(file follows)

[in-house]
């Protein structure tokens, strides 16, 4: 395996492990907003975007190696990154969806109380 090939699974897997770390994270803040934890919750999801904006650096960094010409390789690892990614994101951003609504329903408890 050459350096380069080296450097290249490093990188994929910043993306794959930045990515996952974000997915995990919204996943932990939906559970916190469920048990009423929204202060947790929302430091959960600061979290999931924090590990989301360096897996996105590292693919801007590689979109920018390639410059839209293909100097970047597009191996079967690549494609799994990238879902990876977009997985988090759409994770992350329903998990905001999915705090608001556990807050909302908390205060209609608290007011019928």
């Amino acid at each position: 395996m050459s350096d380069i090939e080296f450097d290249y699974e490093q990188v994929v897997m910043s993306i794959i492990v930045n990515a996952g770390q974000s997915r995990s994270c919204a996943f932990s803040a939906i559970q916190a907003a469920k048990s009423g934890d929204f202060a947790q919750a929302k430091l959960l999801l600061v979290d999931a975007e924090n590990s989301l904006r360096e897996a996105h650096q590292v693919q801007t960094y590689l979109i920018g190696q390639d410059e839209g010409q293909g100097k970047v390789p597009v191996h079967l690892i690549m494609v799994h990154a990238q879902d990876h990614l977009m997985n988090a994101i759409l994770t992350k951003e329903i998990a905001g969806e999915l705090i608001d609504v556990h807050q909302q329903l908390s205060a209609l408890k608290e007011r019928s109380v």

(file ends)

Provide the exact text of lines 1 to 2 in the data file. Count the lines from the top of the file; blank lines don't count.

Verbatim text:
[in-house]
């Protein structure tokens, strides 16, 4: 395996492990907003975007190696990154969806109380 090939699974897997770390994270803040934890919750999801904006650096960094010409390789690892990614994101951003609504329903408890 050459350096380069080296450097290249490093990188994929910043993306794959930045990515996952974000997915995990919204996943932990939906559970916190469920048990009423929204202060947790929302430091959960600061979290999931924090590990989301360096897996996105590292693919801007590689979109920018390639410059839209293909100097970047597009191996079967690549494609799994990238879902990876977009997985988090759409994770992350329903998990905001999915705090608001556990807050909302908390205060209609608290007011019928």